JD Sports could be told to sell Footasylum over competition concerns | Business

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Britain’s competition watchdog has said it could force JD Sports to sell the Footasylum sportswear business it bought last year because consumers could lose out as a result of the deal.

The Competition and Markets Authority said its six-month investigation into last April’s £90m takeover found it “substantially lessens competition nationally”. It said shoppers could get fewer discounts, receive a lower quality of customer service and enjoy less choice in stores and online.

JD Sports, Britain’s biggest sports retailer, hit back at the competition watchdog in a strongly worded statement, claiming the CMA’s findings were “fundamentally flawed”. It said it would fight them.

It said the competition regulator failed to recognise the rapidly changing nature of the UK sports retail market, where a large number of retailers selling third-party brands compete with each other, as well as other online players and the international brands selling directly to customers.

The JD Sports executive chairman, Peter Cowgill, said: “The CMA’s provisional decision is fundamentally flawed and demonstrates a complete misunderstanding of our market to an alarming extent, given its six-month review.

“The competitive landscape described by the CMA is one which neither I, nor any experienced sector analyst, would recognise. Just take a walk down any major UK high street or search for Nike or Adidas trainers on Google and you can see for yourself how competitive this marketplace really is.”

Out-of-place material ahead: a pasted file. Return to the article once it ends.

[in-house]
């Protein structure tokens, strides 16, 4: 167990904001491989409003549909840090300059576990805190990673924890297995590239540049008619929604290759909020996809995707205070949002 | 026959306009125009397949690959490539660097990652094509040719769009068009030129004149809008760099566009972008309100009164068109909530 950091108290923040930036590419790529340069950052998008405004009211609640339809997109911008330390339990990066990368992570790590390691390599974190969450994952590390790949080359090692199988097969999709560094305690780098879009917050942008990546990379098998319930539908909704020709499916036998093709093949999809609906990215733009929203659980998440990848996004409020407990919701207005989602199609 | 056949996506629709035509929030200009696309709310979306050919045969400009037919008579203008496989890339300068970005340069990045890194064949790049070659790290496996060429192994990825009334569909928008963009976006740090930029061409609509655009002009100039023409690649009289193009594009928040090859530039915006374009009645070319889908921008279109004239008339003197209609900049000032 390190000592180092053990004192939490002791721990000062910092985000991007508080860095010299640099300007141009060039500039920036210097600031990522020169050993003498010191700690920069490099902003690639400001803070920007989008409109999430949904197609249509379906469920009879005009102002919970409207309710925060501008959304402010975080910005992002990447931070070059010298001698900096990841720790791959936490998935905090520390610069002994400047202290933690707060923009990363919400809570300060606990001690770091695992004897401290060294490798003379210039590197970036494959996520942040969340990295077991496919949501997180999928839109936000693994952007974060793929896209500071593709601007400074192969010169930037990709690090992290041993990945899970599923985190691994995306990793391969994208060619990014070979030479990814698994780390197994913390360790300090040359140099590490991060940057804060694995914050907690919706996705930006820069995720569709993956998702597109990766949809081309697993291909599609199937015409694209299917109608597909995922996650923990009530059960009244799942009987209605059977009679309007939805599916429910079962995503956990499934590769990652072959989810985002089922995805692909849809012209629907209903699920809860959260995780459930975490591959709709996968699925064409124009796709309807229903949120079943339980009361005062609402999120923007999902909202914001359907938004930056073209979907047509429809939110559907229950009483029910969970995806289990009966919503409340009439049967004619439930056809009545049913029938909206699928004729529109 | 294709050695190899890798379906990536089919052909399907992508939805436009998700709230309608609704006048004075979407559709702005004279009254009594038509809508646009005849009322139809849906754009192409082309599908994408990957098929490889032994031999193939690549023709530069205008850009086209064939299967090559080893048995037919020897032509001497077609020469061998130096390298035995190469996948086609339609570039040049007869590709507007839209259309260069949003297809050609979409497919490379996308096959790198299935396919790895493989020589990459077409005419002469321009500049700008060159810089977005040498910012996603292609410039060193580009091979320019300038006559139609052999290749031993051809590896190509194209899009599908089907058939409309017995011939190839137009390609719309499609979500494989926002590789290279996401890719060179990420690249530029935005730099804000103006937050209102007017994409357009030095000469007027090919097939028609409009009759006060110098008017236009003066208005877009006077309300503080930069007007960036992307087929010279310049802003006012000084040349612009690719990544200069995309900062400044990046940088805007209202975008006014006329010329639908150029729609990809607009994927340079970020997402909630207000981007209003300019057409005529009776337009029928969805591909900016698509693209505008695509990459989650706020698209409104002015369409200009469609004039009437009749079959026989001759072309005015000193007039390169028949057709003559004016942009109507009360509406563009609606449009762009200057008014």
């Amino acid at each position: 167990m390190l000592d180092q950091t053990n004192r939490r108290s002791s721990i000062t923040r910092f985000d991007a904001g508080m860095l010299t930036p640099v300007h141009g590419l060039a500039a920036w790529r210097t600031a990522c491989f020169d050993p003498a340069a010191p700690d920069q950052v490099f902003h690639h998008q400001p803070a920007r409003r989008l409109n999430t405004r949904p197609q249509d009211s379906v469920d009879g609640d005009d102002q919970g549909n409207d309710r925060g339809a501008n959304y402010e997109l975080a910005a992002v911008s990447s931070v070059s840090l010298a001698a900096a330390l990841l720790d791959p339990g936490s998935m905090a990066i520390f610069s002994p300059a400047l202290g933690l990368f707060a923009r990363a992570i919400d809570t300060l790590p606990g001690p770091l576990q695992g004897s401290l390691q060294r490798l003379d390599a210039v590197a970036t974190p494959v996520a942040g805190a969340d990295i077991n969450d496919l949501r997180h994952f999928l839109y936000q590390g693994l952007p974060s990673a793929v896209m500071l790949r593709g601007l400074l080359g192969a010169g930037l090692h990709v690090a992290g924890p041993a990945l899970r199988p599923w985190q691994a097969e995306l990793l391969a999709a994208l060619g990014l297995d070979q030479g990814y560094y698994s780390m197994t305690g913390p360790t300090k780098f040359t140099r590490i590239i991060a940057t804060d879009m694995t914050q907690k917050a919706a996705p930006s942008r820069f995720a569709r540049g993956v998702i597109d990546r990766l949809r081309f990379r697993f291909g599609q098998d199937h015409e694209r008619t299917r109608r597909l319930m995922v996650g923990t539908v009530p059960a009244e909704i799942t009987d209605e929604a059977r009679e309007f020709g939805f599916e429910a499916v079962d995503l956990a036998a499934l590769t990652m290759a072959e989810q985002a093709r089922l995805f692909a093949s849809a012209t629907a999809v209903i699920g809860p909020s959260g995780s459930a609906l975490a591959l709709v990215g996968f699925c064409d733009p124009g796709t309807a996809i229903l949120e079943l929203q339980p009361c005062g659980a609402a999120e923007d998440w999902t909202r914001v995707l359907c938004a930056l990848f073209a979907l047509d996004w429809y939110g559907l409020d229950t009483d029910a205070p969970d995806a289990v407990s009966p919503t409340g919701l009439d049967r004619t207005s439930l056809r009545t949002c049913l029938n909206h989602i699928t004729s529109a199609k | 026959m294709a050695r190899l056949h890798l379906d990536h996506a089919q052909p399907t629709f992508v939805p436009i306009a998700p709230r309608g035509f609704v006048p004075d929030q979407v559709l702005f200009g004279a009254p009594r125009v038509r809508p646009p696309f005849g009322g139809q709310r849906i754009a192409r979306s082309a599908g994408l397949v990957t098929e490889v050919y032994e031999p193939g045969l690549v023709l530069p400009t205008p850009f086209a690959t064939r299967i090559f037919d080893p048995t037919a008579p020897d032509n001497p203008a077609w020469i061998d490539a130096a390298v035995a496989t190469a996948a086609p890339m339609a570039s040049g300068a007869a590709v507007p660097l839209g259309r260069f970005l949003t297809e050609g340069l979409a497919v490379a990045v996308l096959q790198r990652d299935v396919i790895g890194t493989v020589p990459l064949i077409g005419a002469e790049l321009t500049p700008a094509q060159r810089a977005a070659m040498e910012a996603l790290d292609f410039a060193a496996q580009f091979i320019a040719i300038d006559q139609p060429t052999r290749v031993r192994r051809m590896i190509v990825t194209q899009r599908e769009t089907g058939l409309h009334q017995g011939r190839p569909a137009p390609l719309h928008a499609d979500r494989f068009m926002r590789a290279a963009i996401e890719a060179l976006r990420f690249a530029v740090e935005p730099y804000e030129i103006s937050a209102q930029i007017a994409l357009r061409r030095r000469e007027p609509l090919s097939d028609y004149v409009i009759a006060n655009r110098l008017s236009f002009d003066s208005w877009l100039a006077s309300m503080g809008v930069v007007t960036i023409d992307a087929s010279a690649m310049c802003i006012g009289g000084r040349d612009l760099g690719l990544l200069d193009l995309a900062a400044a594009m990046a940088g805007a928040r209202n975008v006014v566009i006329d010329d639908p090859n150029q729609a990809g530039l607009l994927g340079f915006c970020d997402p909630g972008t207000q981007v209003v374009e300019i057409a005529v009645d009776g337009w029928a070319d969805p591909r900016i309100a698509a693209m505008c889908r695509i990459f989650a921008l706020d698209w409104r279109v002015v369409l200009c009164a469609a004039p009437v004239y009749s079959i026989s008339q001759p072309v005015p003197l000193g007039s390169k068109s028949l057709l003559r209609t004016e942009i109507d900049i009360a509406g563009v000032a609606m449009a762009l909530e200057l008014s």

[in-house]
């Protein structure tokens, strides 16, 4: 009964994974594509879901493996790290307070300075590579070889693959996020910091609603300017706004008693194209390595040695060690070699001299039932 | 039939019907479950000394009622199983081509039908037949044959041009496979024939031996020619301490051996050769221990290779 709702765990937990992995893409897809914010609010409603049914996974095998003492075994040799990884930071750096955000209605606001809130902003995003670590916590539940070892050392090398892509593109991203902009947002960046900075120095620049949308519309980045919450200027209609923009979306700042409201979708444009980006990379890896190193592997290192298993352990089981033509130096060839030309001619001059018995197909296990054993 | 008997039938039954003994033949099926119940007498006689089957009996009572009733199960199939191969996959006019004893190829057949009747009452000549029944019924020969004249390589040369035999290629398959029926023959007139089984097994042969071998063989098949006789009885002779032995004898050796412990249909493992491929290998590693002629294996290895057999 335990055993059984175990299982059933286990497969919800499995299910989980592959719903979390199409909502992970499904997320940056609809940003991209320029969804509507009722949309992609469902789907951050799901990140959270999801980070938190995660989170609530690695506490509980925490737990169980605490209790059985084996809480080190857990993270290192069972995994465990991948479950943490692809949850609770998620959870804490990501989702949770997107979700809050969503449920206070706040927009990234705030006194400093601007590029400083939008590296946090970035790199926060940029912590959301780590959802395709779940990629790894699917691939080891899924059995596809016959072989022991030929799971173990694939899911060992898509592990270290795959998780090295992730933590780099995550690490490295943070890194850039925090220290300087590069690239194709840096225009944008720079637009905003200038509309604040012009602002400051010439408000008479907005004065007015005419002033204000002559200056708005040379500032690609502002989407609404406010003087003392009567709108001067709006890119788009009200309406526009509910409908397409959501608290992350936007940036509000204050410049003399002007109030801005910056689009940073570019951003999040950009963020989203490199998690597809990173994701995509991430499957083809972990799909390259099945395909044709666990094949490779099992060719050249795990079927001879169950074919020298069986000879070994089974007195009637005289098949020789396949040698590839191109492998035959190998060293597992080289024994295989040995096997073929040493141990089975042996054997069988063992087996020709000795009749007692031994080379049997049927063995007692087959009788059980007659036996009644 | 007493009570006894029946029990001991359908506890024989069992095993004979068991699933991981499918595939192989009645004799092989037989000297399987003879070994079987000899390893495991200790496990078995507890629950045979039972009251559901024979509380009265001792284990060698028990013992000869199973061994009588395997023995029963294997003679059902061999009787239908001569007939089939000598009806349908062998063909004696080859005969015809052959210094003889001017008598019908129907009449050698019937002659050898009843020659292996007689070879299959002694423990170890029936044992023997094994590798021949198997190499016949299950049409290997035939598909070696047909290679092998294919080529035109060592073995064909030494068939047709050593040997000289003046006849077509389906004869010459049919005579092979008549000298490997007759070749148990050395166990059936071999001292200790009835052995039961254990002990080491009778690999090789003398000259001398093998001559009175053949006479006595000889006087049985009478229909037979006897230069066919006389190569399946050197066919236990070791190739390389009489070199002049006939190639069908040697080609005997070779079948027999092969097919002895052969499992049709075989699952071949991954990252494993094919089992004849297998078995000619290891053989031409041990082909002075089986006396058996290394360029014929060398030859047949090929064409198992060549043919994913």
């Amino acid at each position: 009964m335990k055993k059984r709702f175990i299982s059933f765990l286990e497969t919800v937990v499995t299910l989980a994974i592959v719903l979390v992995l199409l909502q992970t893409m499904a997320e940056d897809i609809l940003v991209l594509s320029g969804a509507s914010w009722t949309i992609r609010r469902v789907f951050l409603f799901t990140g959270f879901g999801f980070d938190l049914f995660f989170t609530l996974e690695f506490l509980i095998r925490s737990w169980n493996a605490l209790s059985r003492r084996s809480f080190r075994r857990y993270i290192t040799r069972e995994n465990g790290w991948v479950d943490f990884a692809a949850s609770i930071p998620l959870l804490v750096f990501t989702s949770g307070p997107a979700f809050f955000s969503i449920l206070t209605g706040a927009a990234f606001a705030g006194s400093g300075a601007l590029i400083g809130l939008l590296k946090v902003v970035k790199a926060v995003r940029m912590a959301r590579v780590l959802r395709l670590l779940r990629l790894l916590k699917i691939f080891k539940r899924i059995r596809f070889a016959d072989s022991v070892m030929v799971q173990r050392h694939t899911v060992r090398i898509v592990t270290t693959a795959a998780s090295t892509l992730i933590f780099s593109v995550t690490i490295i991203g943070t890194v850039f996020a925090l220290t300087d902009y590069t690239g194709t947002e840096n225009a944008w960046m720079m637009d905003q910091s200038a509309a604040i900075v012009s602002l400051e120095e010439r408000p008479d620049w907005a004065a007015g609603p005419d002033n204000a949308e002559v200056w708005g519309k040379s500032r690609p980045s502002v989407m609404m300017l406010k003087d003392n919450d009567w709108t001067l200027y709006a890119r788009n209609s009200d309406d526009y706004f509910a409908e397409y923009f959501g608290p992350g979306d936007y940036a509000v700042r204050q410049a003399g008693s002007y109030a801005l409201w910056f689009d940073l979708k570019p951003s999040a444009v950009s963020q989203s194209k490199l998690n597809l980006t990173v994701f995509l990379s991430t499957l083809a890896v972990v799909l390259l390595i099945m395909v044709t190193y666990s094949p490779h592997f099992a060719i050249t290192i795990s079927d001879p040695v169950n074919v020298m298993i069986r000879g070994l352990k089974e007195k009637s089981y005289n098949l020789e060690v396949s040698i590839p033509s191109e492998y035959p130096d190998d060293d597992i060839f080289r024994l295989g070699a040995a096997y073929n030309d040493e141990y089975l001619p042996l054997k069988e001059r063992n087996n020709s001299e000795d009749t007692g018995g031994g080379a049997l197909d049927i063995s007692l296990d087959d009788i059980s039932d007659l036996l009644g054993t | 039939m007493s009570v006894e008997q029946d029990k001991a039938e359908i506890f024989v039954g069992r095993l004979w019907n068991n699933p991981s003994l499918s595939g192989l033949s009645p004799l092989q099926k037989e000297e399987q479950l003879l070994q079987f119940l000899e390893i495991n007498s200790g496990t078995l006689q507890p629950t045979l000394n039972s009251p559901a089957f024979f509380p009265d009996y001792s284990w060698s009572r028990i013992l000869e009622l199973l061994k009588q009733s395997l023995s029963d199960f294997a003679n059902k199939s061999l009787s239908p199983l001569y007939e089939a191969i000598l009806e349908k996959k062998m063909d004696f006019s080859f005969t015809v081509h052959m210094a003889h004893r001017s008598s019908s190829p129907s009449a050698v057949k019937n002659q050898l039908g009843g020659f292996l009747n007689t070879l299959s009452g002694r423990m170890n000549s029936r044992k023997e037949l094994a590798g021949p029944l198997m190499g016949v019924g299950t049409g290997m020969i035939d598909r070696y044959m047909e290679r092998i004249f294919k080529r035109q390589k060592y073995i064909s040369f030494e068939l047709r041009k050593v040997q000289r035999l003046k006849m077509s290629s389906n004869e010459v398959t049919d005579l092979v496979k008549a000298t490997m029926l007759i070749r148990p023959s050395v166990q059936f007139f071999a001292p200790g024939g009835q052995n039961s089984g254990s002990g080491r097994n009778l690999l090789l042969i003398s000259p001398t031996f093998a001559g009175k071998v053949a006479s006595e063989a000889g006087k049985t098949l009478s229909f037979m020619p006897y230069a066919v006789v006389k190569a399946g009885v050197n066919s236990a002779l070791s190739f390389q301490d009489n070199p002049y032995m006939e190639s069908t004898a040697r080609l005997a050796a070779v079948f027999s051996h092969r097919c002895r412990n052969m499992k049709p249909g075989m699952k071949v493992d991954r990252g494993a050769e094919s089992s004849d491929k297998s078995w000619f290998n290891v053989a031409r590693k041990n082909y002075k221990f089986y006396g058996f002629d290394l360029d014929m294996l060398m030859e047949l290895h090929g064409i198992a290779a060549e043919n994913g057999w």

JD Sports has 394 JD-branded stores in the UK and Ireland as well as 120 shops under other brands such as Size? and Footpatrol, while Footasylum has 70 stores. Sports clothing and footwear is a growing market in the UK, worth more than £5bn in 2018.

Kip Meek, the chair of the independent inquiry group leading the CMA investigation, said: “We’re currently concerned that shoppers could lose out after the merger, for example through fewer discounts and less choice in stores and online. This could particularly affect younger customers and students, who shop in JD Sports and Footasylum.”

The CMA is asking for views on its provisional findings by 3 March and possible remedies by 25 February and will assess all evidence provided before making a final decision. It said: “Its current view is that blocking the deal by requiring JD Sports to sell the Footasylum business may be the only way of addressing these competition concerns.”

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JD Sports noted that the CMA itself recognised that Footasylum had a market share below 5%, and said this showed the takeover was small in relation to the overall market. It estimates that Footasylum would contribute less than 2% of group profits in the year to January 2020. After enjoying a good Christmas, JD Sports said it expected profits to hit at least the top end of analysts’ forecasts, which range from £403m to £434m. This compares with last year’s pretax profits of £355m.

The company said: “We cannot comprehend how the CMA concludes that Nike and Adidas will not be significantly stronger competitors in the marketplace over the next few years. Experienced analysts in this sector simply would not recognise this conclusion.

“We feel that, in its findings, the CMA has lost sight of its objective to protect consumer interests.”


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